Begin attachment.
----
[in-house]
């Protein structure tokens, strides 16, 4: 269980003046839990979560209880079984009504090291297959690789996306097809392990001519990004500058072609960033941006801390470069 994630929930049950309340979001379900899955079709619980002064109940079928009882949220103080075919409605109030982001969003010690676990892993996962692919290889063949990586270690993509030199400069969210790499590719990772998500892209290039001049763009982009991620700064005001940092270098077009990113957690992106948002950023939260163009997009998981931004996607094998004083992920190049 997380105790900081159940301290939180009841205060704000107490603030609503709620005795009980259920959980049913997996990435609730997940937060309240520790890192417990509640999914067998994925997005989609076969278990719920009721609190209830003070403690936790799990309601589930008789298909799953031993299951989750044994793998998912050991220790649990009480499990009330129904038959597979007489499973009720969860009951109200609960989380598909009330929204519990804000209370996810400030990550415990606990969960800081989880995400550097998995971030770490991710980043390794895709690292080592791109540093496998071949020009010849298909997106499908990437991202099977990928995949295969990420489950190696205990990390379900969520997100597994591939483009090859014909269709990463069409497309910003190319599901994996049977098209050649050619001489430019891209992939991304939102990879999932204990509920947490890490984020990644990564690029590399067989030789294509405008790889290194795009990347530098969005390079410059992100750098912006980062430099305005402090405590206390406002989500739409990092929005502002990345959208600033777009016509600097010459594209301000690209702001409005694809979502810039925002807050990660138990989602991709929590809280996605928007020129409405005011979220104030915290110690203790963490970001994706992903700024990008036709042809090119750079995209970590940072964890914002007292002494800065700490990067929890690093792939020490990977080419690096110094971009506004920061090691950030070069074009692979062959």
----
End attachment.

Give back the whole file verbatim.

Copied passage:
[in-house]
């Protein structure tokens, strides 16, 4: 269980003046839990979560209880079984009504090291297959690789996306097809392990001519990004500058072609960033941006801390470069 994630929930049950309340979001379900899955079709619980002064109940079928009882949220103080075919409605109030982001969003010690676990892993996962692919290889063949990586270690993509030199400069969210790499590719990772998500892209290039001049763009982009991620700064005001940092270098077009990113957690992106948002950023939260163009997009998981931004996607094998004083992920190049 997380105790900081159940301290939180009841205060704000107490603030609503709620005795009980259920959980049913997996990435609730997940937060309240520790890192417990509640999914067998994925997005989609076969278990719920009721609190209830003070403690936790799990309601589930008789298909799953031993299951989750044994793998998912050991220790649990009480499990009330129904038959597979007489499973009720969860009951109200609960989380598909009330929204519990804000209370996810400030990550415990606990969960800081989880995400550097998995971030770490991710980043390794895709690292080592791109540093496998071949020009010849298909997106499908990437991202099977990928995949295969990420489950190696205990990390379900969520997100597994591939483009090859014909269709990463069409497309910003190319599901994996049977098209050649050619001489430019891209992939991304939102990879999932204990509920947490890490984020990644990564690029590399067989030789294509405008790889290194795009990347530098969005390079410059992100750098912006980062430099305005402090405590206390406002989500739409990092929005502002990345959208600033777009016509600097010459594209301000690209702001409005694809979502810039925002807050990660138990989602991709929590809280996605928007020129409405005011979220104030915290110690203790963490970001994706992903700024990008036709042809090119750079995209970590940072964890914002007292002494800065700490990067929890690093792939020490990977080419690096110094971009506004920061090691950030070069074009692979062959």